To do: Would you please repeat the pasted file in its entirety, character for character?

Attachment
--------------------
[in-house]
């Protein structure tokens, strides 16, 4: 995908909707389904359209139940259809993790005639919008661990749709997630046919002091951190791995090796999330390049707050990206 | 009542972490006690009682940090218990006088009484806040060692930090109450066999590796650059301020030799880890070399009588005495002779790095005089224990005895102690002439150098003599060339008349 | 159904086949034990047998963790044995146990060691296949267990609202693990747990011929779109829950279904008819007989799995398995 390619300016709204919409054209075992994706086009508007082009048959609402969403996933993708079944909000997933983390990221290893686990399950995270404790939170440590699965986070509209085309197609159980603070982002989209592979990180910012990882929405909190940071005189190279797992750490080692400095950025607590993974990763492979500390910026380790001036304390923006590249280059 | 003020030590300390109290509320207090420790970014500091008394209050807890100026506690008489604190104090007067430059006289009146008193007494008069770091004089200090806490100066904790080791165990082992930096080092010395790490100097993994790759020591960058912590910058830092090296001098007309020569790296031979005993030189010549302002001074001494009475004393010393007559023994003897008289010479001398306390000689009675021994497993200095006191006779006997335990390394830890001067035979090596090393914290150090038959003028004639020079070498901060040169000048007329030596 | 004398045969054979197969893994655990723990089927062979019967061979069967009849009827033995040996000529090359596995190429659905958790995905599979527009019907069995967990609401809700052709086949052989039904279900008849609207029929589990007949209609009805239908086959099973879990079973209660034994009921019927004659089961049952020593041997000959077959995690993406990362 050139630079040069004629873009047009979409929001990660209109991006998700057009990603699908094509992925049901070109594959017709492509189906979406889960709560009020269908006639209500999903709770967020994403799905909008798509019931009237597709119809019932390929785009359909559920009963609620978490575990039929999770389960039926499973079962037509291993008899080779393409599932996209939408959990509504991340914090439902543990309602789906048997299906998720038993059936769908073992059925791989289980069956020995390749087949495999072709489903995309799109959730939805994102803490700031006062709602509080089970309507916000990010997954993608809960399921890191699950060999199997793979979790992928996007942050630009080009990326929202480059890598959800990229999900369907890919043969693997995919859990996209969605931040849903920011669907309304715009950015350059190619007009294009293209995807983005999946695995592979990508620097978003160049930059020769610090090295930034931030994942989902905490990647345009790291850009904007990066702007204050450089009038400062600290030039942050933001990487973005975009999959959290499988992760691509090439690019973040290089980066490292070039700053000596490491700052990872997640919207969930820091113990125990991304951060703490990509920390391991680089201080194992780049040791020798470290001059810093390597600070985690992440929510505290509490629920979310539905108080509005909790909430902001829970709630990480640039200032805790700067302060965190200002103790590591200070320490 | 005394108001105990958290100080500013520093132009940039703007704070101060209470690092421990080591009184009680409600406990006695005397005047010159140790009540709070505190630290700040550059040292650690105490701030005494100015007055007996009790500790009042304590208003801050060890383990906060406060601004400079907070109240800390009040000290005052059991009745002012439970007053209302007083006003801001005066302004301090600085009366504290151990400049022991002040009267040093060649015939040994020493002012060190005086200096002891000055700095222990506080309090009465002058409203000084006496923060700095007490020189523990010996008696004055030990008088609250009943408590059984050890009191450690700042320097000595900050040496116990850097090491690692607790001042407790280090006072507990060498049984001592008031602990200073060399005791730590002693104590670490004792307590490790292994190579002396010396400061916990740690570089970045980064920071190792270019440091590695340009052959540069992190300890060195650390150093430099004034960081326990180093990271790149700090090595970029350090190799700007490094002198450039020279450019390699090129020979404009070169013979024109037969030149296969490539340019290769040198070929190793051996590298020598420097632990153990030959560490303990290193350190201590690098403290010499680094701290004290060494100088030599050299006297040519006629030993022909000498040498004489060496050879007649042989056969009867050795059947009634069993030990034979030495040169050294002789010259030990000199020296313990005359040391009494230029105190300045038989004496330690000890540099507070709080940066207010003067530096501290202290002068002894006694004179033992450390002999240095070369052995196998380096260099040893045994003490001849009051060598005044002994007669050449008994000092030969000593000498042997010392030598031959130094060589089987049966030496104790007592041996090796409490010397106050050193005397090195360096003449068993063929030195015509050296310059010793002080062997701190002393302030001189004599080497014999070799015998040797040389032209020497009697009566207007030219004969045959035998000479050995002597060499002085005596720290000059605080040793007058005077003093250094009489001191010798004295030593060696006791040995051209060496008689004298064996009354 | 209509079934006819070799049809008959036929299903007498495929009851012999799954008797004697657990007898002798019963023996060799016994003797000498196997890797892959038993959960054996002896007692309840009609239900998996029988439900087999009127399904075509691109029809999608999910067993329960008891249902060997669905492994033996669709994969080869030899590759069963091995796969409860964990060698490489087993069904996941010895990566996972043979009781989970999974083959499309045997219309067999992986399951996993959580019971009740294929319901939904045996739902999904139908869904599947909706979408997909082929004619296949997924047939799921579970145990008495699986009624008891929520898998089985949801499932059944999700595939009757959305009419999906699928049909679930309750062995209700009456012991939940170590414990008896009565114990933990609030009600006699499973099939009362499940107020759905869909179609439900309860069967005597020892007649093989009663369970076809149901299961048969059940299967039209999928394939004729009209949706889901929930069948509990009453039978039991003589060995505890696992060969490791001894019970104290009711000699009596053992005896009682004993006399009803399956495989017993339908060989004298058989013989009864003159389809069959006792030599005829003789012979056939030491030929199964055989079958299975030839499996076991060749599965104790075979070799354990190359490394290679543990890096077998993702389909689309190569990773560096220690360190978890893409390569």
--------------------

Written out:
[in-house]
């Protein structure tokens, strides 16, 4: 995908909707389904359209139940259809993790005639919008661990749709997630046919002091951190791995090796999330390049707050990206 | 009542972490006690009682940090218990006088009484806040060692930090109450066999590796650059301020030799880890070399009588005495002779790095005089224990005895102690002439150098003599060339008349 | 159904086949034990047998963790044995146990060691296949267990609202693990747990011929779109829950279904008819007989799995398995 390619300016709204919409054209075992994706086009508007082009048959609402969403996933993708079944909000997933983390990221290893686990399950995270404790939170440590699965986070509209085309197609159980603070982002989209592979990180910012990882929405909190940071005189190279797992750490080692400095950025607590993974990763492979500390910026380790001036304390923006590249280059 | 003020030590300390109290509320207090420790970014500091008394209050807890100026506690008489604190104090007067430059006289009146008193007494008069770091004089200090806490100066904790080791165990082992930096080092010395790490100097993994790759020591960058912590910058830092090296001098007309020569790296031979005993030189010549302002001074001494009475004393010393007559023994003897008289010479001398306390000689009675021994497993200095006191006779006997335990390394830890001067035979090596090393914290150090038959003028004639020079070498901060040169000048007329030596 | 004398045969054979197969893994655990723990089927062979019967061979069967009849009827033995040996000529090359596995190429659905958790995905599979527009019907069995967990609401809700052709086949052989039904279900008849609207029929589990007949209609009805239908086959099973879990079973209660034994009921019927004659089961049952020593041997000959077959995690993406990362 050139630079040069004629873009047009979409929001990660209109991006998700057009990603699908094509992925049901070109594959017709492509189906979406889960709560009020269908006639209500999903709770967020994403799905909008798509019931009237597709119809019932390929785009359909559920009963609620978490575990039929999770389960039926499973079962037509291993008899080779393409599932996209939408959990509504991340914090439902543990309602789906048997299906998720038993059936769908073992059925791989289980069956020995390749087949495999072709489903995309799109959730939805994102803490700031006062709602509080089970309507916000990010997954993608809960399921890191699950060999199997793979979790992928996007942050630009080009990326929202480059890598959800990229999900369907890919043969693997995919859990996209969605931040849903920011669907309304715009950015350059190619007009294009293209995807983005999946695995592979990508620097978003160049930059020769610090090295930034931030994942989902905490990647345009790291850009904007990066702007204050450089009038400062600290030039942050933001990487973005975009999959959290499988992760691509090439690019973040290089980066490292070039700053000596490491700052990872997640919207969930820091113990125990991304951060703490990509920390391991680089201080194992780049040791020798470290001059810093390597600070985690992440929510505290509490629920979310539905108080509005909790909430902001829970709630990480640039200032805790700067302060965190200002103790590591200070320490 | 005394108001105990958290100080500013520093132009940039703007704070101060209470690092421990080591009184009680409600406990006695005397005047010159140790009540709070505190630290700040550059040292650690105490701030005494100015007055007996009790500790009042304590208003801050060890383990906060406060601004400079907070109240800390009040000290005052059991009745002012439970007053209302007083006003801001005066302004301090600085009366504290151990400049022991002040009267040093060649015939040994020493002012060190005086200096002891000055700095222990506080309090009465002058409203000084006496923060700095007490020189523990010996008696004055030990008088609250009943408590059984050890009191450690700042320097000595900050040496116990850097090491690692607790001042407790280090006072507990060498049984001592008031602990200073060399005791730590002693104590670490004792307590490790292994190579002396010396400061916990740690570089970045980064920071190792270019440091590695340009052959540069992190300890060195650390150093430099004034960081326990180093990271790149700090090595970029350090190799700007490094002198450039020279450019390699090129020979404009070169013979024109037969030149296969490539340019290769040198070929190793051996590298020598420097632990153990030959560490303990290193350190201590690098403290010499680094701290004290060494100088030599050299006297040519006629030993022909000498040498004489060496050879007649042989056969009867050795059947009634069993030990034979030495040169050294002789010259030990000199020296313990005359040391009494230029105190300045038989004496330690000890540099507070709080940066207010003067530096501290202290002068002894006694004179033992450390002999240095070369052995196998380096260099040893045994003490001849009051060598005044002994007669050449008994000092030969000593000498042997010392030598031959130094060589089987049966030496104790007592041996090796409490010397106050050193005397090195360096003449068993063929030195015509050296310059010793002080062997701190002393302030001189004599080497014999070799015998040797040389032209020497009697009566207007030219004969045959035998000479050995002597060499002085005596720290000059605080040793007058005077003093250094009489001191010798004295030593060696006791040995051209060496008689004298064996009354 | 209509079934006819070799049809008959036929299903007498495929009851012999799954008797004697657990007898002798019963023996060799016994003797000498196997890797892959038993959960054996002896007692309840009609239900998996029988439900087999009127399904075509691109029809999608999910067993329960008891249902060997669905492994033996669709994969080869030899590759069963091995796969409860964990060698490489087993069904996941010895990566996972043979009781989970999974083959499309045997219309067999992986399951996993959580019971009740294929319901939904045996739902999904139908869904599947909706979408997909082929004619296949997924047939799921579970145990008495699986009624008891929520898998089985949801499932059944999700595939009757959305009419999906699928049909679930309750062995209700009456012991939940170590414990008896009565114990933990609030009600006699499973099939009362499940107020759905869909179609439900309860069967005597020892007649093989009663369970076809149901299961048969059940299967039209999928394939004729009209949706889901929930069948509990009453039978039991003589060995505890696992060969490791001894019970104290009711000699009596053992005896009682004993006399009803399956495989017993339908060989004298058989013989009864003159389809069959006792030599005829003789012979056939030491030929199964055989079958299975030839499996076991060749599965104790075979070799354990190359490394290679543990890096077998993702389909689309190569990773560096220690360190978890893409390569």